Global renewable energy investment increased between 2013 and 2018, reaching its peak at $351 billion in 2017, according to a new report by the International Renewable Energy Agency (IRENA) and Climate Policy Initiative (CPI). The 2020 edition of the Global Landscape of Renewable Energy Finance report reveals that while a cumulative $1.8 trillion was invested during the five-year period, the amount falls short of achieving global climate commitments.
Renewable energy investment slightly declined in 2018, with modest growth through 2019. Although this was largely due to the decreasing costs of renewables, the total installed capacity continued to grow. The current level of investment is still insufficient to keep the rise in global temperatures within the 1.5°C objective by mid-century. To achieve this climate goal, investment in diverse renewables technologies must almost triple annually to $800 billion by 2050.
Ambitious commitments from governments are needed – backed by supporting measures such as moving subsidies away from fossil fuels. Further investments are also needed in system integration and enabling technologies that increase system flexibility such as batteries and energy storage. To that end, policies that enable the integration of new renewable capacity additions into the energy systems are needed, leading to their decarbonization and bringing wide socio-economic benefits.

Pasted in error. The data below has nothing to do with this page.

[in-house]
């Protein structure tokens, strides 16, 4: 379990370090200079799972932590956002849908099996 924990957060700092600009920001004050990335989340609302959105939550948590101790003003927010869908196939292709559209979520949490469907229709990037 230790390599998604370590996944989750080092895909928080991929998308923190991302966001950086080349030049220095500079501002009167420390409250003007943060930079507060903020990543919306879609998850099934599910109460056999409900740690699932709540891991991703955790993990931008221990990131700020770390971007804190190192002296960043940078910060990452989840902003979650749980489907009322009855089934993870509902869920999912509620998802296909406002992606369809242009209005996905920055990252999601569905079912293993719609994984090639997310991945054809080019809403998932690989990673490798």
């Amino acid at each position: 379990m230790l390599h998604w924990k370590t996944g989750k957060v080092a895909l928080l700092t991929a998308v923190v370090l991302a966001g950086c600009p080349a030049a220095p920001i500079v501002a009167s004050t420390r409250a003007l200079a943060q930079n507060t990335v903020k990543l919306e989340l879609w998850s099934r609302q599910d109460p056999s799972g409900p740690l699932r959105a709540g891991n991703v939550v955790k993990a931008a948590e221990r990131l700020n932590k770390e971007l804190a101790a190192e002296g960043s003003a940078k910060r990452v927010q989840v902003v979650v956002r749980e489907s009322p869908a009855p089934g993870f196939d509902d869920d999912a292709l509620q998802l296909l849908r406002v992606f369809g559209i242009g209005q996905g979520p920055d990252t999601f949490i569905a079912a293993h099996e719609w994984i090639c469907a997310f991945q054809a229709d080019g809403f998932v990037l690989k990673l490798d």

“The investment trend in renewable energy before COVID-19 was a positive one,” says Francesco La Camera, director-general at IRENA. “But COVID-19 has shown us that much more effort is urgently needed to put us on a climate-compatible pathway and help us recover better with a sustainable, resilient economy. Decision-makers must design systemic approaches to policies that encourage and speed up the flow of investment into renewables – and away from fossil fuels – and doing so enable economic growth, social resilience and welfare.”
IRENA’s post-COVID agenda showed that average annual investments of $2 trillion in renewables and other energy transition-related technologies in the 2021-2023-recovery phase could create 5.5 million additional jobs in the sector. An additional 19 million energy transition-related jobs would be created by 2030, following average annual investments of $4.5 trillion up to 2030.
Looking ahead, policy makers need to signal long-term political commitment and enhance partnerships with the private sector to boost investor confidence and attract additional private capital in the sector. To that effect, the report laid out five specific recommendations that policy makers should implement to engage private sector actors, including institutional investors, capital market players and non-energy producing companies, in the collective path to green recovery and climate objectives.
To read IRENA and CPI’s Global Landscape of Renewable Energy Finance report, click here.